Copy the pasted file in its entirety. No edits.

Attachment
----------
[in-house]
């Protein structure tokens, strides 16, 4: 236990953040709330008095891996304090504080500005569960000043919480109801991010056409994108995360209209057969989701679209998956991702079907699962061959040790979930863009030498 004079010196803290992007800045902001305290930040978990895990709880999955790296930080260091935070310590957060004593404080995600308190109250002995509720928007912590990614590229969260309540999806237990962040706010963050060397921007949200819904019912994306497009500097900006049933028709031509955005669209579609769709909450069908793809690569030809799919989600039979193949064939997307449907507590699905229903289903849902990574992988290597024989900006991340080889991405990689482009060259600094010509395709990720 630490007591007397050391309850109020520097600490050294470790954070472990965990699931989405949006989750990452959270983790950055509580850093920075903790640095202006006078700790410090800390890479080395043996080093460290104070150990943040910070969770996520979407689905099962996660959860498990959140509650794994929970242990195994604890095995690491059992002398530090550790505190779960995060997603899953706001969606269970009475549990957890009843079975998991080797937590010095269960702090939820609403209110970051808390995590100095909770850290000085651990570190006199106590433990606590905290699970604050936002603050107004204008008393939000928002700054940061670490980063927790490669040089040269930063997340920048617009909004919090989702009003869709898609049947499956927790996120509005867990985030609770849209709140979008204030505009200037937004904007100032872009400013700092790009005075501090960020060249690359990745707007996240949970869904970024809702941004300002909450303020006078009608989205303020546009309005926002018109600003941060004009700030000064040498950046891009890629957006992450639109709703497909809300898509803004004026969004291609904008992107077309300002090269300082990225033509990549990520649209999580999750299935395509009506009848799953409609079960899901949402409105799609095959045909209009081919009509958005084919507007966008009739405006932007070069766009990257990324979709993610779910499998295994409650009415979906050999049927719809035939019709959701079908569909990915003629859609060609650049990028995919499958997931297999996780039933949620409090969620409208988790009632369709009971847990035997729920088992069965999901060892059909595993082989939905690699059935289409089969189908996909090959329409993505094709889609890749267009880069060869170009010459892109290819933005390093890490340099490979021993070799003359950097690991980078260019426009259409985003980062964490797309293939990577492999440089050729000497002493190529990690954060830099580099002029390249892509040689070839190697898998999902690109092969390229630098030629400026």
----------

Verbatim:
[in-house]
């Protein structure tokens, strides 16, 4: 236990953040709330008095891996304090504080500005569960000043919480109801991010056409994108995360209209057969989701679209998956991702079907699962061959040790979930863009030498 004079010196803290992007800045902001305290930040978990895990709880999955790296930080260091935070310590957060004593404080995600308190109250002995509720928007912590990614590229969260309540999806237990962040706010963050060397921007949200819904019912994306497009500097900006049933028709031509955005669209579609769709909450069908793809690569030809799919989600039979193949064939997307449907507590699905229903289903849902990574992988290597024989900006991340080889991405990689482009060259600094010509395709990720 630490007591007397050391309850109020520097600490050294470790954070472990965990699931989405949006989750990452959270983790950055509580850093920075903790640095202006006078700790410090800390890479080395043996080093460290104070150990943040910070969770996520979407689905099962996660959860498990959140509650794994929970242990195994604890095995690491059992002398530090550790505190779960995060997603899953706001969606269970009475549990957890009843079975998991080797937590010095269960702090939820609403209110970051808390995590100095909770850290000085651990570190006199106590433990606590905290699970604050936002603050107004204008008393939000928002700054940061670490980063927790490669040089040269930063997340920048617009909004919090989702009003869709898609049947499956927790996120509005867990985030609770849209709140979008204030505009200037937004904007100032872009400013700092790009005075501090960020060249690359990745707007996240949970869904970024809702941004300002909450303020006078009608989205303020546009309005926002018109600003941060004009700030000064040498950046891009890629957006992450639109709703497909809300898509803004004026969004291609904008992107077309300002090269300082990225033509990549990520649209999580999750299935395509009506009848799953409609079960899901949402409105799609095959045909209009081919009509958005084919507007966008009739405006932007070069766009990257990324979709993610779910499998295994409650009415979906050999049927719809035939019709959701079908569909990915003629859609060609650049990028995919499958997931297999996780039933949620409090969620409208988790009632369709009971847990035997729920088992069965999901060892059909595993082989939905690699059935289409089969189908996909090959329409993505094709889609890749267009880069060869170009010459892109290819933005390093890490340099490979021993070799003359950097690991980078260019426009259409985003980062964490797309293939990577492999440089050729000497002493190529990690954060830099580099002029390249892509040689070839190697898998999902690109092969390229630098030629400026």